The North Pacific Fishery Management Council's Crab Plan Team will meet all next week in Seattle, and a key document on the table will be this technical memorandum with the results of this year's Eastern Bering Sea bottom trawl survey.
Deckboss certainly didn't have time to read the full 172-page report, but he did manage to find these intriguing snippets regarding the two most important commercial species: Bristol Bay red king crab In 2015, an overall decrease in male red king crabs was observed compared to last year. (page 16) Bering Sea snow crab Mature male and female and pre-recruit-male abundance and biomass is substantially down from 2014, and below the previous 10-year average. However, an increase in juvenile abundance over the past 3 years provides hope for strong recruitment in upcoming years. (page 25)
A couple of tables within the report are certainly worth a look: Table 6 for red king crab (page 37) and Table 19 for snow crab (page 50). Each table indicates a big drop in "legal male" biomass in 2015 compared to 2014.
It won't be too long before fishery managers announce catch quotas for the upcoming crab fisheries, which open Oct. 15.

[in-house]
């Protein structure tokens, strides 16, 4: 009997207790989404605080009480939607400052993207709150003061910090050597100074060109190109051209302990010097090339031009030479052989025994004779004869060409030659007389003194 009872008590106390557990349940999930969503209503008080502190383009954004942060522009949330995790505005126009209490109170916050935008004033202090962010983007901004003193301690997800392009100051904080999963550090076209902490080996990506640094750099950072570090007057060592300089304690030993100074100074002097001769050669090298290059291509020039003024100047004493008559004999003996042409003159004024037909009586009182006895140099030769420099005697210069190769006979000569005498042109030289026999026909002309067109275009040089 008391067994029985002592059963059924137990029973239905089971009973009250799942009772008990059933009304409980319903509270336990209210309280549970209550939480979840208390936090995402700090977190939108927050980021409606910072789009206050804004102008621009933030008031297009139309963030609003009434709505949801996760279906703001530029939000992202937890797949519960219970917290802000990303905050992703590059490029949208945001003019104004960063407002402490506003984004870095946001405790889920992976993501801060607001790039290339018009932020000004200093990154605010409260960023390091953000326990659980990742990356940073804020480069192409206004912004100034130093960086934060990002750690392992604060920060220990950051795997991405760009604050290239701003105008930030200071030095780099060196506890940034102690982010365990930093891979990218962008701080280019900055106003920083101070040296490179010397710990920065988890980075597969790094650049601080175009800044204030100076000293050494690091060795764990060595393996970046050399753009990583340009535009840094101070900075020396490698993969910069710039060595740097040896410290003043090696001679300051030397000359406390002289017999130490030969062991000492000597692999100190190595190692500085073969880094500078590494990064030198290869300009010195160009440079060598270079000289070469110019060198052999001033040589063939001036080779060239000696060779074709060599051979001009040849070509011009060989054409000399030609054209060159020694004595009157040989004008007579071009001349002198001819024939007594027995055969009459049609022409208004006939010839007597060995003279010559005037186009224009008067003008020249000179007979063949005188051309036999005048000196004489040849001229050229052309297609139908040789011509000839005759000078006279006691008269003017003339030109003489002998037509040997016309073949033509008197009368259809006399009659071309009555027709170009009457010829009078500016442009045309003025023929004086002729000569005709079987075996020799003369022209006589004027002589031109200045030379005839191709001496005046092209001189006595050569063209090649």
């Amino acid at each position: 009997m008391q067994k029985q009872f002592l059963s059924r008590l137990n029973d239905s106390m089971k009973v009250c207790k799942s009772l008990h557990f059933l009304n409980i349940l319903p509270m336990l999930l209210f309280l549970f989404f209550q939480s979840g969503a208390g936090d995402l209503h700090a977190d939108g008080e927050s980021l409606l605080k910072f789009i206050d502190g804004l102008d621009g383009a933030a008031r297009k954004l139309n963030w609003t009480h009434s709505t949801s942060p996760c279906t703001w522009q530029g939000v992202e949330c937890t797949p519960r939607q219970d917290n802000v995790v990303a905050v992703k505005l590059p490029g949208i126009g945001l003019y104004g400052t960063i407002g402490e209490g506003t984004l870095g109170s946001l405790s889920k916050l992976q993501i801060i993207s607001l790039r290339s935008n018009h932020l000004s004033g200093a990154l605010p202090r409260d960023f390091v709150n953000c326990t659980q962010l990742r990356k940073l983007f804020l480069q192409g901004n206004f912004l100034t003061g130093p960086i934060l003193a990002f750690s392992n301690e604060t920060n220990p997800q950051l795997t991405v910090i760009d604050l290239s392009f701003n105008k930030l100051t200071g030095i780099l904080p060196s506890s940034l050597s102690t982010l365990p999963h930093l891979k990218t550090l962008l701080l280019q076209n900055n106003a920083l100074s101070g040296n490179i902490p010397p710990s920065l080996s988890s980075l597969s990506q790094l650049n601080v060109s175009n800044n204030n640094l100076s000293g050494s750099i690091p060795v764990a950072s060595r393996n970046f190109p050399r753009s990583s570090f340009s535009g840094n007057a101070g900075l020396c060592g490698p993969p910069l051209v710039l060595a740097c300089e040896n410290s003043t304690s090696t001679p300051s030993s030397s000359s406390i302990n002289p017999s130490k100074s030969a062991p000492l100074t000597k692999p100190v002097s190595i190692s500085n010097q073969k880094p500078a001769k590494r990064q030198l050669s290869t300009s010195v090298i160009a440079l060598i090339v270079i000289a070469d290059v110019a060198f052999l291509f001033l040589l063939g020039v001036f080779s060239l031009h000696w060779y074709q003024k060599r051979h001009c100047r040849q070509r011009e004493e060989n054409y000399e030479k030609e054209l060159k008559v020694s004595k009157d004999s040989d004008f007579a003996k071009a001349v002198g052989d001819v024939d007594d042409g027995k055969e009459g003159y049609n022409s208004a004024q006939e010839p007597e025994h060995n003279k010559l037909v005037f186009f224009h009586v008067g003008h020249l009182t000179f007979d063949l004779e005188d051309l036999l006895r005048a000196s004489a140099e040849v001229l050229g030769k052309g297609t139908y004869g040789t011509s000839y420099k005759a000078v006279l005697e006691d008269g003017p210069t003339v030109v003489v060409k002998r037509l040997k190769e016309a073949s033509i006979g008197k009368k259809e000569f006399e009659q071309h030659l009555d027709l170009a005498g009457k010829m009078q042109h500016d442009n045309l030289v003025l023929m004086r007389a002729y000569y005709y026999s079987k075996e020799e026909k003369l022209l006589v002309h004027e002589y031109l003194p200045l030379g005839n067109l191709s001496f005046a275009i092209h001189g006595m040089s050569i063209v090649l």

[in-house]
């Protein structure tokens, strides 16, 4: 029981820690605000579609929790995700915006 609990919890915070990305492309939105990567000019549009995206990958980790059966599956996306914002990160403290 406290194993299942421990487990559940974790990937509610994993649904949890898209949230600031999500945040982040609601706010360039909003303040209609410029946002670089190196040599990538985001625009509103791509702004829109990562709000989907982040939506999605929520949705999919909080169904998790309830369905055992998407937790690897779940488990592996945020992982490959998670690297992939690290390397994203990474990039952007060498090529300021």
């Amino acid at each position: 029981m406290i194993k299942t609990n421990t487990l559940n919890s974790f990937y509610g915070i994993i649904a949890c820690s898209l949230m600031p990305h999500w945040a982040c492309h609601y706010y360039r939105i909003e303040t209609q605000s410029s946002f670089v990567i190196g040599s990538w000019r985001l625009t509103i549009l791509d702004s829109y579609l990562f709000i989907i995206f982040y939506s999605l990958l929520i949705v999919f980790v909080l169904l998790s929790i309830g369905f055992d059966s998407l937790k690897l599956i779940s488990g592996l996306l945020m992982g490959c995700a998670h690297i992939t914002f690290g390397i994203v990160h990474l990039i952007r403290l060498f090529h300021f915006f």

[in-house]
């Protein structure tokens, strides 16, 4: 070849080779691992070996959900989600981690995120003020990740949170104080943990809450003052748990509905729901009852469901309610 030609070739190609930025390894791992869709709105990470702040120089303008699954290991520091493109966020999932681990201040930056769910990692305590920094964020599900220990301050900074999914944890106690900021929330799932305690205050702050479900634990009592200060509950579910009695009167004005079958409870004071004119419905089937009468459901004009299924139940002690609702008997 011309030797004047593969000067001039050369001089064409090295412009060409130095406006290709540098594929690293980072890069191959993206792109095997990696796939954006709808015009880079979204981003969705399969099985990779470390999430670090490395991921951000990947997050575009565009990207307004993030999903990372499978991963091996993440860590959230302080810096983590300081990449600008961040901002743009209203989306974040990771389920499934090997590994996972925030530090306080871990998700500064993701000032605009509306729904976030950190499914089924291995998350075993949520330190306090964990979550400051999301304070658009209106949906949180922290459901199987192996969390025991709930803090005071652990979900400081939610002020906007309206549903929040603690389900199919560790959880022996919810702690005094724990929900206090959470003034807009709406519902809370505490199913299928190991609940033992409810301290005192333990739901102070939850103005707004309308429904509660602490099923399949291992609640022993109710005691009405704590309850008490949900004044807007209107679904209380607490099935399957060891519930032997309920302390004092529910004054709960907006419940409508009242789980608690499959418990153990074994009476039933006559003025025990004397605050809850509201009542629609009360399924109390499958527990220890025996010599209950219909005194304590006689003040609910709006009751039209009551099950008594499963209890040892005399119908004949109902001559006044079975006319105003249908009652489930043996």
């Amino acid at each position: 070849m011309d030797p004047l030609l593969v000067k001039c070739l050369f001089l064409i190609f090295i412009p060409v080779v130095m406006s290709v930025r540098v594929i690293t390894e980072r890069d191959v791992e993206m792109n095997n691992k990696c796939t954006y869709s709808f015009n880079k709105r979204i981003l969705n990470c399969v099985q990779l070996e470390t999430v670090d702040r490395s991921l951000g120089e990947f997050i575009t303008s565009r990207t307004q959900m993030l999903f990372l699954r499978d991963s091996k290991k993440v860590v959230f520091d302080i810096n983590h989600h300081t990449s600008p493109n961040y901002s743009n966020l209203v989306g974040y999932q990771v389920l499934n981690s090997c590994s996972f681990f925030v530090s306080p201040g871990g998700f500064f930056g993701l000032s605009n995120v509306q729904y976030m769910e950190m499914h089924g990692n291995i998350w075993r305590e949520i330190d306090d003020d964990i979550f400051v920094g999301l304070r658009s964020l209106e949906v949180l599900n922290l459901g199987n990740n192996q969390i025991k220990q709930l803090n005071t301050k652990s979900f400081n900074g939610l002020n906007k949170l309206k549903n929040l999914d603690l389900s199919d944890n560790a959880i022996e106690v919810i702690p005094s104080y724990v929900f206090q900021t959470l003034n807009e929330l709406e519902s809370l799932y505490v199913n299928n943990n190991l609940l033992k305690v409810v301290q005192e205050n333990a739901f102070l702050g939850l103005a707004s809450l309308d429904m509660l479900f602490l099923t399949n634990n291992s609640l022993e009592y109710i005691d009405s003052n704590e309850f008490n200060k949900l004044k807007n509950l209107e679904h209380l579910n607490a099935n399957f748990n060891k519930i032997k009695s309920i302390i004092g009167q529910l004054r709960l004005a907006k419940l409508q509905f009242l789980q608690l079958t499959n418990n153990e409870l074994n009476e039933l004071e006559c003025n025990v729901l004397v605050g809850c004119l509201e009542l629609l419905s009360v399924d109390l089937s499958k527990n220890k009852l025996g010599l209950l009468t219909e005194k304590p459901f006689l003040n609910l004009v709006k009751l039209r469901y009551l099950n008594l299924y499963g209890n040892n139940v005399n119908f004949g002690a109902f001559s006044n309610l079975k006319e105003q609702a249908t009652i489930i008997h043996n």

Jeff Regnart is stepping down as the state's commercial fisheries director, effective Oct. 2.
That's according to a note sent on behalf of Commissioner Sam Cotten to Alaska Department of Fish and Game employees.
"Jeff has done an exceptional job serving the division, the department and the state in many capacities for over two decades," the note said. "We hate to see him go, but also understand that personal reasons will take him outside the state."
Regnart was appointed commercial fisheries director in February 2011 during the Parnell administration.
Location: Kagalaska Strait Type: Commercial fish closed waters
On 2/24/15 Dutch Harbor Wildlife Troopers received information regarding three commercial trawl vessels that had fished within closed waters between 175 and 178 degrees W longitude in the Aleutian Islands area. The three vessels were the 296-foot Katie Ann operated by Daniel Skauge, of Oregon; the 102-foot Muir Milach operated by David Willmore, of Washington; and the 88-foot Aleutian Challenger operated by Michael Murdock, of Washington. Investigation revealed the three vessels made multiple tows with their trawls through state waters in violation of state regulations. A non-pelagic trawl used to harvest Pacific cod during the state waters A season may not be more than 60 feet in overall length. Skauge pled guilty to three counts of commercial fishing in closed waters, with a $6,000 fine and forfeiture of 6,989 pounds of cod. Willmore pled guilty to one count of commercial fishing in closed waters, with a $3,000 fine and forfeiture of 248,035 pounds of cod. Murdock pled guilty to one count of commercial fishing in closed waters, with a $3,000 fine and forfeiture of 138,767 pounds of cod. The approximate value of cod forfeited to the state was $106,326.
Editor's note: All three defendants entered their pleas on Aug. 25 in Unalaska District Court.